A recent Court of Appeal case – Adecco v HMRC – clarifies a longstanding question over seemingly contradictory case law on the VAT treatment of employment agency temps. The decision relates to non-employed temps, i.e. individuals provided by the agency to a client who are not employees of the agency but who have contracts with the agency, have no direct contract with the client for whom they work, and are paid by the agency out of a fee paid to the agency by the client.
The question for the court was whether services provided to the client in relation to the non-employed temps was a supply of staff such that the full amount of the client's fee would be subject to VAT, or a supply of introductory services such that only the element of the fee charged for the introduction would be subject to VAT and not the element that reflects the remuneration to be paid to the individual.
In line with HMRC's view set out in its VAT Notice 700/34, the Court found that it was a supply of staff so the fee was fully subject to VAT. The Court also opined that the 2011 First-tier Tax Tribunal decision in Reed v HMRC, in which a contrary conclusion was reached on near identical facts, must be considered wrongly decided.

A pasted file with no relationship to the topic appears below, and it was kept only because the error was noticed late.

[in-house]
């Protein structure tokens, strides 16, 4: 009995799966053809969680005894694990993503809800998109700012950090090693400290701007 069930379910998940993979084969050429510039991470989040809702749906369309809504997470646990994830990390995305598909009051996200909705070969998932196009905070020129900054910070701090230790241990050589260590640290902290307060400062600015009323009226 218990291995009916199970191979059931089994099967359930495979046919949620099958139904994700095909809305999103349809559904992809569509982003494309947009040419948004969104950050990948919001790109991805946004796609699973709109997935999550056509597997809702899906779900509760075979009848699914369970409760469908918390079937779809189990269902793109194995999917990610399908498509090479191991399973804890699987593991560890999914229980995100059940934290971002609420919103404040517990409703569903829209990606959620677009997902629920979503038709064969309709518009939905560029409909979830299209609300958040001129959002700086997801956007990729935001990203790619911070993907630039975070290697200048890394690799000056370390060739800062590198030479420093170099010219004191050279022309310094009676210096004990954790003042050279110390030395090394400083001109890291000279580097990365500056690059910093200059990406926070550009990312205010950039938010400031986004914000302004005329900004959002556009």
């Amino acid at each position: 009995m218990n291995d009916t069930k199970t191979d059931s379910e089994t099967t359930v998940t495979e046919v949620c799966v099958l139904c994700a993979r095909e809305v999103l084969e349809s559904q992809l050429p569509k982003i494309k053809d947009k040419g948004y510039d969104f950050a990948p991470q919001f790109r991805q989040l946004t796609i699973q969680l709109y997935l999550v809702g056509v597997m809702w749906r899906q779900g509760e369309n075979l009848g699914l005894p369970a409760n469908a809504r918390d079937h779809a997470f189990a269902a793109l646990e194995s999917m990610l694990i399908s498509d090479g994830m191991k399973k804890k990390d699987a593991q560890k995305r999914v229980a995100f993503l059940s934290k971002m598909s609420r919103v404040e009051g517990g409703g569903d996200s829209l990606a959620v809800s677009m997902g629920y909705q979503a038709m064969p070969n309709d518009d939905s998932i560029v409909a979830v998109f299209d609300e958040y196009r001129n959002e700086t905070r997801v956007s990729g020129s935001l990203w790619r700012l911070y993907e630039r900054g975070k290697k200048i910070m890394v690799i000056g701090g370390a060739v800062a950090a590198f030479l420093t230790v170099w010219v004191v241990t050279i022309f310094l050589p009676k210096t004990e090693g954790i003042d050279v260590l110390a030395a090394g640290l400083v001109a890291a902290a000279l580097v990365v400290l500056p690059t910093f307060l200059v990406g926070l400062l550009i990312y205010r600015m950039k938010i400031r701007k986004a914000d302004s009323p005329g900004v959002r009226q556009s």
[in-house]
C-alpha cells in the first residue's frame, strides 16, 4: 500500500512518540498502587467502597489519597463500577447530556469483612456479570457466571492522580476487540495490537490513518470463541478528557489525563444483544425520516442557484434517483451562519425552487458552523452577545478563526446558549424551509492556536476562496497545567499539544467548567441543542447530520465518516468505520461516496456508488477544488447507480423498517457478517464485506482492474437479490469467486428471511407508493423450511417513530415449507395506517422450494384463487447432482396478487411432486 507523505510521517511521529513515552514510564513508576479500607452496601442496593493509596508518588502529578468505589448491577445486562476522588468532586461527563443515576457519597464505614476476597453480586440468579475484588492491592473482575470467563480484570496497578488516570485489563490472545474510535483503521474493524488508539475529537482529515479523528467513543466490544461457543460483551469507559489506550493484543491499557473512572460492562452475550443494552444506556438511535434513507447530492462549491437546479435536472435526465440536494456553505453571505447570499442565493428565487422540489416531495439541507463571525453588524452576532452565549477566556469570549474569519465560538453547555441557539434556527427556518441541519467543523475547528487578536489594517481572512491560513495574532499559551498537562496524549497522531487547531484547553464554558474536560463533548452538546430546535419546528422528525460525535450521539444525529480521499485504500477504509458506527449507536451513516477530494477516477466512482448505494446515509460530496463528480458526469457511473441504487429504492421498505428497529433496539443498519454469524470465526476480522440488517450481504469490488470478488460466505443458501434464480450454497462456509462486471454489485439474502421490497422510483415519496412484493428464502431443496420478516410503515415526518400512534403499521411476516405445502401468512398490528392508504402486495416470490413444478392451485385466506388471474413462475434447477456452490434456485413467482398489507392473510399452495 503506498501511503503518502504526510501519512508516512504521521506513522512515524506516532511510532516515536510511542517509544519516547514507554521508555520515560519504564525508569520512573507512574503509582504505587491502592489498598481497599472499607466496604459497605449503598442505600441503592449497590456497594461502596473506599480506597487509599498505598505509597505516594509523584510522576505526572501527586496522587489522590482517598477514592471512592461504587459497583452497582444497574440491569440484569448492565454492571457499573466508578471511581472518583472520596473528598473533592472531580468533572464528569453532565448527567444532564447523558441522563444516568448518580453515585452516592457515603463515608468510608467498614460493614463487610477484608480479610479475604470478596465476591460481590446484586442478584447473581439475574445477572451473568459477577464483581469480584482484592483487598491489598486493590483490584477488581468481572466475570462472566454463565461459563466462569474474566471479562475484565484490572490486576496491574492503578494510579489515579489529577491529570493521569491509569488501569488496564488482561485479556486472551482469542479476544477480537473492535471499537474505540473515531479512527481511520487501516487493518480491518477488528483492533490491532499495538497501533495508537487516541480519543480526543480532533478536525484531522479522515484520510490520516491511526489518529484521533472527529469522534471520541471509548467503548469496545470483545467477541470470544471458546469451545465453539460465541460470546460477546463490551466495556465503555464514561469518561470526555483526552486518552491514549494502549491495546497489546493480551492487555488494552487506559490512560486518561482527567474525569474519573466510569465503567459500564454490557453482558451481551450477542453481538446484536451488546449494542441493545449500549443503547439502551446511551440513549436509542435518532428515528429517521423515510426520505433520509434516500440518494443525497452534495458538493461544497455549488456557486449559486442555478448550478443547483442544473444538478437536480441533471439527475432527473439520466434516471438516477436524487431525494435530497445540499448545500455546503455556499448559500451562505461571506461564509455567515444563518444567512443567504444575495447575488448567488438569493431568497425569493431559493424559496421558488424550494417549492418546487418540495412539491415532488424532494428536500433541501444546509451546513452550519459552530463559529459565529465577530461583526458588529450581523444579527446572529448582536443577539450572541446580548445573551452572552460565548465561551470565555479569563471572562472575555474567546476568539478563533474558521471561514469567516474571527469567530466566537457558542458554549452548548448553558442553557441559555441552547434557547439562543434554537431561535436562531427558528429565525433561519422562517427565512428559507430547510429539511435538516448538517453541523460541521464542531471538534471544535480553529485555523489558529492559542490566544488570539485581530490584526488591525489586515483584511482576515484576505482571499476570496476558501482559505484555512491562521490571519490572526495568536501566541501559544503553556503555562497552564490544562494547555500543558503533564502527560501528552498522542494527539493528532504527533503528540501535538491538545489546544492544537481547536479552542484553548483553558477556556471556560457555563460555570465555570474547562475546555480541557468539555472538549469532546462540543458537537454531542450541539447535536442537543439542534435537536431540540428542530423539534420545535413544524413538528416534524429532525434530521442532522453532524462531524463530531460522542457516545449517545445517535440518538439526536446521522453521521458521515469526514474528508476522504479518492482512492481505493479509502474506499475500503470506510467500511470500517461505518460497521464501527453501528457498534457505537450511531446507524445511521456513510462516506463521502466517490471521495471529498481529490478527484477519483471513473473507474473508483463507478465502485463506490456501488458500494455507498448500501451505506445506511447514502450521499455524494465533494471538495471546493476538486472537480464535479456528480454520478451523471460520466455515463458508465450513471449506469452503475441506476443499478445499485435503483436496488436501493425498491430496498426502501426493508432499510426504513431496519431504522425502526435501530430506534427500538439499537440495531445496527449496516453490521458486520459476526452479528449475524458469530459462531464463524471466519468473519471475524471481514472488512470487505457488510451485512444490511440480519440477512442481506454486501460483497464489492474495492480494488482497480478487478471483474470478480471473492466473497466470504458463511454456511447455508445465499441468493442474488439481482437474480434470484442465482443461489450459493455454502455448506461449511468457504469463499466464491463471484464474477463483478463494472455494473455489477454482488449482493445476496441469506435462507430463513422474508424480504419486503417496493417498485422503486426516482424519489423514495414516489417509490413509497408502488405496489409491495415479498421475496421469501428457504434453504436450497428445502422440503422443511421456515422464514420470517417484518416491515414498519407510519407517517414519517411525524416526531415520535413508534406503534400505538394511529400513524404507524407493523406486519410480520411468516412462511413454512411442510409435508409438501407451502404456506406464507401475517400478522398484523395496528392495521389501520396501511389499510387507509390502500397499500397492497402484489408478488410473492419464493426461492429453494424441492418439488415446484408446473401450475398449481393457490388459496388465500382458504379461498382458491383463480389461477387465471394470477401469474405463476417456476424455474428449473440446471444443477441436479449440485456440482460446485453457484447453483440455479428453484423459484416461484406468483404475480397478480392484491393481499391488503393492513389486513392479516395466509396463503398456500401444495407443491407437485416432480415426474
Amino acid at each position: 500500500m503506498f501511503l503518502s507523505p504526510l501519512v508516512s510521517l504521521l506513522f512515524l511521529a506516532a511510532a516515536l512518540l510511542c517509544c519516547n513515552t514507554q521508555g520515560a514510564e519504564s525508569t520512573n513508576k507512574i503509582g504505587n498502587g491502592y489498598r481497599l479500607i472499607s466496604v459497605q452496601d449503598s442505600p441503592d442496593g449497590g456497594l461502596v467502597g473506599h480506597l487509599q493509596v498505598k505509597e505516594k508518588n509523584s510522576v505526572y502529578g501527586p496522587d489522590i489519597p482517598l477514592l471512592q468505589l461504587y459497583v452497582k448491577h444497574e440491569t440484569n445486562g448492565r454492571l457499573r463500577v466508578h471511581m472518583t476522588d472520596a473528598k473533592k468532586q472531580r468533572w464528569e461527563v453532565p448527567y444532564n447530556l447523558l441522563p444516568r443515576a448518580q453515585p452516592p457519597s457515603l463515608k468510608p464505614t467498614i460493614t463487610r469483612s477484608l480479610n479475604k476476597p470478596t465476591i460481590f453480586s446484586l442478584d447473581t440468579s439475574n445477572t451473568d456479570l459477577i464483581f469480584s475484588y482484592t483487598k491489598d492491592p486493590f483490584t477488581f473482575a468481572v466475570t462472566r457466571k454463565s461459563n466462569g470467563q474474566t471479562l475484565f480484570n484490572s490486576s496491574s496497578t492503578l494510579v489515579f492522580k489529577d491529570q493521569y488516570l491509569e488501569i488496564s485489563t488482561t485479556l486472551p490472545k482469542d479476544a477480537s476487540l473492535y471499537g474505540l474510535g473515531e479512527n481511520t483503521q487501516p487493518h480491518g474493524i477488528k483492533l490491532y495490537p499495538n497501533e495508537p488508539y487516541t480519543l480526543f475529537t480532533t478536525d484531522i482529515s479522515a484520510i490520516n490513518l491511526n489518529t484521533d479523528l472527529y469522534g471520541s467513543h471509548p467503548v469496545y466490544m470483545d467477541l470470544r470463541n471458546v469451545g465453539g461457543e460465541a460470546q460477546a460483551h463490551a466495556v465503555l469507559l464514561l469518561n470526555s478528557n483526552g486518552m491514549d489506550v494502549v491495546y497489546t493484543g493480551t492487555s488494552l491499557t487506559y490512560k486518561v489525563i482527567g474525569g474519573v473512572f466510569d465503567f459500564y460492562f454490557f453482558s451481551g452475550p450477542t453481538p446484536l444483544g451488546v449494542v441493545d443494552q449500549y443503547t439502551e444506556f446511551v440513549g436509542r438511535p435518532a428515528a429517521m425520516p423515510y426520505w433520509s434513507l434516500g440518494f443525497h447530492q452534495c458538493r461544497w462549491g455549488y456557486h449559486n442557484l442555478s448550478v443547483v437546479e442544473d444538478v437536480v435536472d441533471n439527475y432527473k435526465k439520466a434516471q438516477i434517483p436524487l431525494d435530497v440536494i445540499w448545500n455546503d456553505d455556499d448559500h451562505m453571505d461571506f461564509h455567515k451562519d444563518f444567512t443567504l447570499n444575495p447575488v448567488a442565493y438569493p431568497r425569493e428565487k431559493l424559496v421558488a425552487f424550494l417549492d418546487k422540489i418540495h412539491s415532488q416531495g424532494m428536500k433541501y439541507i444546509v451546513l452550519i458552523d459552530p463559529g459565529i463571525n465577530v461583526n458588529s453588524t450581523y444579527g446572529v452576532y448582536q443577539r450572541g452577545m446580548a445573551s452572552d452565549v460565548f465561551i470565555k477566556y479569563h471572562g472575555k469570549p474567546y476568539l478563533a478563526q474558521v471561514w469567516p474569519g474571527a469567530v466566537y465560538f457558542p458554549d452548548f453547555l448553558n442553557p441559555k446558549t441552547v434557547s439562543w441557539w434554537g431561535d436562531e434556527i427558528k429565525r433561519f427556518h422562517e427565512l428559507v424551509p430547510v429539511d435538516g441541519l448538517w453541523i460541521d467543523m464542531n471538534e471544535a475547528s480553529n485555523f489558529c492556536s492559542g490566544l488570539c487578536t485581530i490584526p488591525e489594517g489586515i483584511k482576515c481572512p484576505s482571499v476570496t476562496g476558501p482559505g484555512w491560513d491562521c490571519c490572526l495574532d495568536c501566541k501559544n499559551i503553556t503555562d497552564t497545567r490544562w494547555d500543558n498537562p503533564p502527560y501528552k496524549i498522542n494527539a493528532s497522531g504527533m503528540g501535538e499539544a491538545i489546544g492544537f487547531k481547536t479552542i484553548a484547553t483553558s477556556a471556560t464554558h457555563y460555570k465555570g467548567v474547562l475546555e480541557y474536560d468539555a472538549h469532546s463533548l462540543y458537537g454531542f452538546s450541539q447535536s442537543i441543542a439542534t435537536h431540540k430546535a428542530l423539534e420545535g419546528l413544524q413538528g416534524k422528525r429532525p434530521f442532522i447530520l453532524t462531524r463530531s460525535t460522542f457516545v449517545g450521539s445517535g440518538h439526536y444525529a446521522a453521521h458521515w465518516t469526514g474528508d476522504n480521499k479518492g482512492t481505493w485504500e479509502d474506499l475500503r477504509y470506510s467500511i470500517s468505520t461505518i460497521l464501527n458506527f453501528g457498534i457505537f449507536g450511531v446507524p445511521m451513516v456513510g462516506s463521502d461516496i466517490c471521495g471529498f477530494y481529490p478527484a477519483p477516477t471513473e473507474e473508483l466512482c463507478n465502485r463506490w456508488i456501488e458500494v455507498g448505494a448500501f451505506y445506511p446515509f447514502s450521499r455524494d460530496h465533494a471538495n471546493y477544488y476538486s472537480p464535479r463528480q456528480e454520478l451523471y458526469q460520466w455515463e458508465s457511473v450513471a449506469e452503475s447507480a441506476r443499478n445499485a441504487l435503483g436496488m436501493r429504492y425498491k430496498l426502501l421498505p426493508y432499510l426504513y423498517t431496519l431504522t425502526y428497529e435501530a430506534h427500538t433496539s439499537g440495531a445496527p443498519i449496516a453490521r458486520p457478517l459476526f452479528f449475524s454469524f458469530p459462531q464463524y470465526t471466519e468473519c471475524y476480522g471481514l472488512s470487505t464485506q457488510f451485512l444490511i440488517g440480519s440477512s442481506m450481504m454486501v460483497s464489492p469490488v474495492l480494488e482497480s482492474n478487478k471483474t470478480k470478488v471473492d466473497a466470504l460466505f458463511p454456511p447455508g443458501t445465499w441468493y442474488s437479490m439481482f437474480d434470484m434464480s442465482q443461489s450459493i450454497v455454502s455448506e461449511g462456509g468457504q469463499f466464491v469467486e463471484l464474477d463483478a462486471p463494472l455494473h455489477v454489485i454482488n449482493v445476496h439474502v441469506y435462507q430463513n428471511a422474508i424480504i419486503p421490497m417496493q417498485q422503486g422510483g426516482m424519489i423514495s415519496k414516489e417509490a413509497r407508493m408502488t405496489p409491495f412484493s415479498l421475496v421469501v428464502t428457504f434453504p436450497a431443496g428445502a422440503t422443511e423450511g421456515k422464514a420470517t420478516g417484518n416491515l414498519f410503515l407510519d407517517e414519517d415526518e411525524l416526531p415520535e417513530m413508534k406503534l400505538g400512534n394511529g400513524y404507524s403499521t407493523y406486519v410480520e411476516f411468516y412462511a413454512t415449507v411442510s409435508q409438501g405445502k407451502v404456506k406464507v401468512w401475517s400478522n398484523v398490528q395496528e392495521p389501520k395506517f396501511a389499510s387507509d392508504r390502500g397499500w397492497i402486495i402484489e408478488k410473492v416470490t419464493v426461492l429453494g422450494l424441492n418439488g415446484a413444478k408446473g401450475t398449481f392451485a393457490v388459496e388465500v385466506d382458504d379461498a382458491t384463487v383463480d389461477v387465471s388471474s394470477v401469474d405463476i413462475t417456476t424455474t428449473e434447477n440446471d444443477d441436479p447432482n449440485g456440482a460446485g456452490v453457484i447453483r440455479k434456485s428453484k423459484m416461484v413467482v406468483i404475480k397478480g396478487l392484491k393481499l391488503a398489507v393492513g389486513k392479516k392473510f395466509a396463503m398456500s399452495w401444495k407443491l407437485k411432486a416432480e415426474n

The lower courts in the Adecco case had not commented on the Reed decision except to suggest broadly that it should be justified on the grounds of factual differences. HMRC had published guidance indicating that it thought the Reed decision should be confined to its facts. Taxpayers had therefore been left trying to assess how the contractual terms in the Reed and Adecco cases differed in order to try to establish which side of the line their arrangements stood.
Although it may be unhelpful for employment agencies and clients of employment agencies that the taxpayers in Adecco lost the case, it is useful to have clarification from the courts indicating that the Reed decision should be ignored.